Can I Be Fired for filing a Maryland Workers Compensation Claim?
Maryland Criminal Law provides that it is actually a criminal offense to fire someone for filing a workers’ compensation claim, subject to one year in jail and One Thousand Dollar ($1,000.00) fine. If you can prove that your employer fired you specifically for filing the claim only, then you may have a right to file criminal charges, This claim must be brought to the attention of the court commissioner or states attorney located at the court house closest to where your place of employment is located. However, it will be extremely difficult for the employee to persuade the State Attorney to do anything as few are aware of this law and most do not want to get involved. Proof would have to be as obvious as the employer fired you the day after he receive notification that you filed a Maryland Workers Compensation claim.
If you can prove you were fired for filing a Maryland workers Compensation claim, you may be entitled to file a civil law suit against your employer for wrongful termination based upon the theory that it is against public policy to fire someone for claiming rights they are entitled to under Maryland law. Again, proof would have to be as obvious as the employer fired you the day after he receive notification that you filed a Maryland Workers Compensation claim.
If an employer needs to replace an injured employee because the employees job is essential and the employer need someone to do the work, the employer does have the right to replace the employee and that may result in the employees’ job being not available when the employee returns back to work. Under these circumstances no criminal or civil remedy will exist.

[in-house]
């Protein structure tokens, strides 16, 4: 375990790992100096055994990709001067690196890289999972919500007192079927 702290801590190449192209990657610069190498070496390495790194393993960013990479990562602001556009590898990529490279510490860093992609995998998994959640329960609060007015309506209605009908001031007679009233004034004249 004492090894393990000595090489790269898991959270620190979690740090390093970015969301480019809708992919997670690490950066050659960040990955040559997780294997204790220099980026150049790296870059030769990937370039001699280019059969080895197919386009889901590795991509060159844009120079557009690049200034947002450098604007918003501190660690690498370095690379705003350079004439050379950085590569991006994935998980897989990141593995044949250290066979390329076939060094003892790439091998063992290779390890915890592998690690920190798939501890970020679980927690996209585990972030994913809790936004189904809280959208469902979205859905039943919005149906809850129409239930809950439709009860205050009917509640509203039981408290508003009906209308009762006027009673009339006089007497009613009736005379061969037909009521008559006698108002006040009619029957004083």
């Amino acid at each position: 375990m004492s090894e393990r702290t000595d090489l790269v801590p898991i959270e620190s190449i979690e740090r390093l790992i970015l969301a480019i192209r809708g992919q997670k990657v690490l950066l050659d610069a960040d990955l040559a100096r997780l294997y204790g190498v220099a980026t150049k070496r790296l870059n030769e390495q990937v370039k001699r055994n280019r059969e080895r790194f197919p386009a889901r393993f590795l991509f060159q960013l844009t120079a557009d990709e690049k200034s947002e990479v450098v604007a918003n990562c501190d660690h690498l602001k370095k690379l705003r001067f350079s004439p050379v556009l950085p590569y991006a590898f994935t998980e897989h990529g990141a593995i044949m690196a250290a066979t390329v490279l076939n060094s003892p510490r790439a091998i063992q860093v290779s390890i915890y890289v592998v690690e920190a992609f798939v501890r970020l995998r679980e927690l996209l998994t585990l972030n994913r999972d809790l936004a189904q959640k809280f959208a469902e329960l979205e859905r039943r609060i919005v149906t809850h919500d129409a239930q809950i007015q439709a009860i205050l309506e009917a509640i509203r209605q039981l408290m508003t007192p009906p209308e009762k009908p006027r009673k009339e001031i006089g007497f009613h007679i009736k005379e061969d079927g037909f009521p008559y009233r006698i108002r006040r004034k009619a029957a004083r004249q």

If your employer does replace you and you are permanently no longer able to do the job due to a work- related injury, you may be eligible for vocational rehabilitation. If eligible for vocational rehabilitation your employers insurance company will have to help you find a new career and pay you during the process.
If you are able to physically do your old job, but the employer replaced you, you may be eligible for unemployment benefits.
In order to avoid job loss when injured on the job it is essential that the employee keep the employer informed on treatment status and return to work status. Frequent contact with your employer is the key. If your employer never hears from you, they may assume you are not coming back to work and look for someone else. Remember that your employer hired you for a reason. The reason is because they need you. When you are out, the need still remains and the work still needs to be done. Keep this in mind and try to go back to work as soon as it is physically possible. The longer you are out of work the more likely it is that you will be replaced.
For more info on Workers Comp in Maryland, CLICK HERE.